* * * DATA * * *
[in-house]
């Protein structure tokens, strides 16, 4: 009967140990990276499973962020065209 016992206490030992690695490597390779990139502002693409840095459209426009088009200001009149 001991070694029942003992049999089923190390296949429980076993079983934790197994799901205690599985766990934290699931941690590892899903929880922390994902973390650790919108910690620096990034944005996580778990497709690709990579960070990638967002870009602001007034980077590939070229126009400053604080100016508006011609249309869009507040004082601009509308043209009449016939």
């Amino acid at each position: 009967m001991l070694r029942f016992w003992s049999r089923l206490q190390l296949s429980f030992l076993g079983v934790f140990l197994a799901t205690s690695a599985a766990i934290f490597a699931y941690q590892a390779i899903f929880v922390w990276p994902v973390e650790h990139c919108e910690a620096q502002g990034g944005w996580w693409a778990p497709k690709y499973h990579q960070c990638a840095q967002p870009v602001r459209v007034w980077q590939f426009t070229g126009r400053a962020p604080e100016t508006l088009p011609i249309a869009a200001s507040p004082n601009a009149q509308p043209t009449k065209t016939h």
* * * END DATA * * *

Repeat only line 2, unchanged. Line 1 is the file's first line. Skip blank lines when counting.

């Protein structure tokens, strides 16, 4: 009967140990990276499973962020065209 016992206490030992690695490597390779990139502002693409840095459209426009088009200001009149 001991070694029942003992049999089923190390296949429980076993079983934790197994799901205690599985766990934290699931941690590892899903929880922390994902973390650790919108910690620096990034944005996580778990497709690709990579960070990638967002870009602001007034980077590939070229126009400053604080100016508006011609249309869009507040004082601009509308043209009449016939």